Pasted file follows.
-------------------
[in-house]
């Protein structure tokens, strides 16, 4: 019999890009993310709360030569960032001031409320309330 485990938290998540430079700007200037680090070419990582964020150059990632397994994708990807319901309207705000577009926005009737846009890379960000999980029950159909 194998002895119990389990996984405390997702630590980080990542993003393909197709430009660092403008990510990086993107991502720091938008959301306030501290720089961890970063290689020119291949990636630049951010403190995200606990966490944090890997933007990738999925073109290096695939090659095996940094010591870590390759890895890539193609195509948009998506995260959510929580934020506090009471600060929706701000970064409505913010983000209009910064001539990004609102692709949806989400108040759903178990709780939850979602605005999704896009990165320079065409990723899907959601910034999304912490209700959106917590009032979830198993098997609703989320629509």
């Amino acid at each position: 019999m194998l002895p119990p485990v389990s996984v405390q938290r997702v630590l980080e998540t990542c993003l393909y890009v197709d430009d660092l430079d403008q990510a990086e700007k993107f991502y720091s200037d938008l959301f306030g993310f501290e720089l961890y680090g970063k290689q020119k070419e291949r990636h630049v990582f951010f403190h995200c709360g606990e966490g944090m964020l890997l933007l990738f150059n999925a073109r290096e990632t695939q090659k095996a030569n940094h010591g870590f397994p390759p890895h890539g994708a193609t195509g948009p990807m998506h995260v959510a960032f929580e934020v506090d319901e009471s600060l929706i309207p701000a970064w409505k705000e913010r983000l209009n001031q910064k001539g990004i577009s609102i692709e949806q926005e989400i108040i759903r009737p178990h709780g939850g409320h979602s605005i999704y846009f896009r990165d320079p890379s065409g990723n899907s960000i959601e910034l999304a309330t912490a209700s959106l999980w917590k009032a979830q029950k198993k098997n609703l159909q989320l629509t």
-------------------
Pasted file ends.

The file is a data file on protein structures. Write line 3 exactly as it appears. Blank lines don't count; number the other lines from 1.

């Amino acid at each position: 019999m194998l002895p119990p485990v389990s996984v405390q938290r997702v630590l980080e998540t990542c993003l393909y890009v197709d430009d660092l430079d403008q990510a990086e700007k993107f991502y720091s200037d938008l959301f306030g993310f501290e720089l961890y680090g970063k290689q020119k070419e291949r990636h630049v990582f951010f403190h995200c709360g606990e966490g944090m964020l890997l933007l990738f150059n999925a073109r290096e990632t695939q090659k095996a030569n940094h010591g870590f397994p390759p890895h890539g994708a193609t195509g948009p990807m998506h995260v959510a960032f929580e934020v506090d319901e009471s600060l929706i309207p701000a970064w409505k705000e913010r983000l209009n001031q910064k001539g990004i577009s609102i692709e949806q926005e989400i108040i759903r009737p178990h709780g939850g409320h979602s605005i999704y846009f896009r990165d320079p890379s065409g990723n899907s960000i959601e910034l999304a309330t912490a209700s959106l999980w917590k009032a979830q029950k198993k098997n609703l159909q989320l629509t």